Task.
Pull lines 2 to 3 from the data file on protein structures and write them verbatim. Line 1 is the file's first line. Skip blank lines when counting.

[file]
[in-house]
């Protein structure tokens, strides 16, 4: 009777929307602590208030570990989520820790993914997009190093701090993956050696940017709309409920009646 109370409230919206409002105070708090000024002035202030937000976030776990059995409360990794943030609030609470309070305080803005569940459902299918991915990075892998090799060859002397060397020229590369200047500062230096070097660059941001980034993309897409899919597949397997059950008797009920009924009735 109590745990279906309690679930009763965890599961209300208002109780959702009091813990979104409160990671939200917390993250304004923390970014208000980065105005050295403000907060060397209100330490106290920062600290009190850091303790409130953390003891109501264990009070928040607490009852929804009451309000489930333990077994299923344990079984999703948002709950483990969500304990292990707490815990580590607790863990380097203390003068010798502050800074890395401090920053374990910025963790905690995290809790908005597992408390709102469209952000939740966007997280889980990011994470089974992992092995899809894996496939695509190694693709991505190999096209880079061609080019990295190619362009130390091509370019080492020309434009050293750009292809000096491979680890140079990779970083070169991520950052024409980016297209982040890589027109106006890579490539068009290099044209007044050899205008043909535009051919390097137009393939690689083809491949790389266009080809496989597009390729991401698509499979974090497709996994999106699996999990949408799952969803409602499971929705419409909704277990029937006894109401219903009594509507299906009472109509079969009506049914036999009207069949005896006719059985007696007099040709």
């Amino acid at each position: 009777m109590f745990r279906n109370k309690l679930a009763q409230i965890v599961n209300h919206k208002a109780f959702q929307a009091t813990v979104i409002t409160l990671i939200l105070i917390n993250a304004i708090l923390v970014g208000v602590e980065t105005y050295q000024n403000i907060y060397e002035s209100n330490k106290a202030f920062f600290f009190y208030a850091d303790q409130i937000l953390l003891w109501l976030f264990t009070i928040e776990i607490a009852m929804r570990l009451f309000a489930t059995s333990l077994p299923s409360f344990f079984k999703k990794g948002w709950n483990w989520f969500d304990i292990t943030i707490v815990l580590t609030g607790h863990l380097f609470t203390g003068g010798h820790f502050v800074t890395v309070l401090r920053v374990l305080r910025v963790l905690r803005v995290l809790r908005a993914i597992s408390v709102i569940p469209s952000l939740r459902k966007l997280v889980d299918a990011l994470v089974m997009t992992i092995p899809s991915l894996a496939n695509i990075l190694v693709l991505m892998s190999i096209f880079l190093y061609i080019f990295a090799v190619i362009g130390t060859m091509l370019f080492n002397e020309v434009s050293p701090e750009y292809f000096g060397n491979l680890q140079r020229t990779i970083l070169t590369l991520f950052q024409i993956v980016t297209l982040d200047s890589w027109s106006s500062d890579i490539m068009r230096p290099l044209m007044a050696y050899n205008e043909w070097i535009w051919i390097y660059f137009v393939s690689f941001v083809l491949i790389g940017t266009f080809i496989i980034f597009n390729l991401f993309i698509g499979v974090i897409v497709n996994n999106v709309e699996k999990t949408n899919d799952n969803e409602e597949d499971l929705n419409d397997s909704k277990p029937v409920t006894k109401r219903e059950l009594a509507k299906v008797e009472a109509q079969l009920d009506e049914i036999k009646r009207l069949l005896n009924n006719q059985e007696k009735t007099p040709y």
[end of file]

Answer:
């Protein structure tokens, strides 16, 4: 009777929307602590208030570990989520820790993914997009190093701090993956050696940017709309409920009646 109370409230919206409002105070708090000024002035202030937000976030776990059995409360990794943030609030609470309070305080803005569940459902299918991915990075892998090799060859002397060397020229590369200047500062230096070097660059941001980034993309897409899919597949397997059950008797009920009924009735 109590745990279906309690679930009763965890599961209300208002109780959702009091813990979104409160990671939200917390993250304004923390970014208000980065105005050295403000907060060397209100330490106290920062600290009190850091303790409130953390003891109501264990009070928040607490009852929804009451309000489930333990077994299923344990079984999703948002709950483990969500304990292990707490815990580590607790863990380097203390003068010798502050800074890395401090920053374990910025963790905690995290809790908005597992408390709102469209952000939740966007997280889980990011994470089974992992092995899809894996496939695509190694693709991505190999096209880079061609080019990295190619362009130390091509370019080492020309434009050293750009292809000096491979680890140079990779970083070169991520950052024409980016297209982040890589027109106006890579490539068009290099044209007044050899205008043909535009051919390097137009393939690689083809491949790389266009080809496989597009390729991401698509499979974090497709996994999106699996999990949408799952969803409602499971929705419409909704277990029937006894109401219903009594509507299906009472109509079969009506049914036999009207069949005896006719059985007696007099040709």
């Amino acid at each position: 009777m109590f745990r279906n109370k309690l679930a009763q409230i965890v599961n209300h919206k208002a109780f959702q929307a009091t813990v979104i409002t409160l990671i939200l105070i917390n993250a304004i708090l923390v970014g208000v602590e980065t105005y050295q000024n403000i907060y060397e002035s209100n330490k106290a202030f920062f600290f009190y208030a850091d303790q409130i937000l953390l003891w109501l976030f264990t009070i928040e776990i607490a009852m929804r570990l009451f309000a489930t059995s333990l077994p299923s409360f344990f079984k999703k990794g948002w709950n483990w989520f969500d304990i292990t943030i707490v815990l580590t609030g607790h863990l380097f609470t203390g003068g010798h820790f502050v800074t890395v309070l401090r920053v374990l305080r910025v963790l905690r803005v995290l809790r908005a993914i597992s408390v709102i569940p469209s952000l939740r459902k966007l997280v889980d299918a990011l994470v089974m997009t992992i092995p899809s991915l894996a496939n695509i990075l190694v693709l991505m892998s190999i096209f880079l190093y061609i080019f990295a090799v190619i362009g130390t060859m091509l370019f080492n002397e020309v434009s050293p701090e750009y292809f000096g060397n491979l680890q140079r020229t990779i970083l070169t590369l991520f950052q024409i993956v980016t297209l982040d200047s890589w027109s106006s500062d890579i490539m068009r230096p290099l044209m007044a050696y050899n205008e043909w070097i535009w051919i390097y660059f137009v393939s690689f941001v083809l491949i790389g940017t266009f080809i496989i980034f597009n390729l991401f993309i698509g499979v974090i897409v497709n996994n999106v709309e699996k999990t949408n899919d799952n969803e409602e597949d499971l929705n419409d397997s909704k277990p029937v409920t006894k109401r219903e059950l009594a509507k299906v008797e009472a109509q079969l009920d009506e049914i036999k009646r009207l069949l005896n009924n006719q059985e007696k009735t007099p040709y």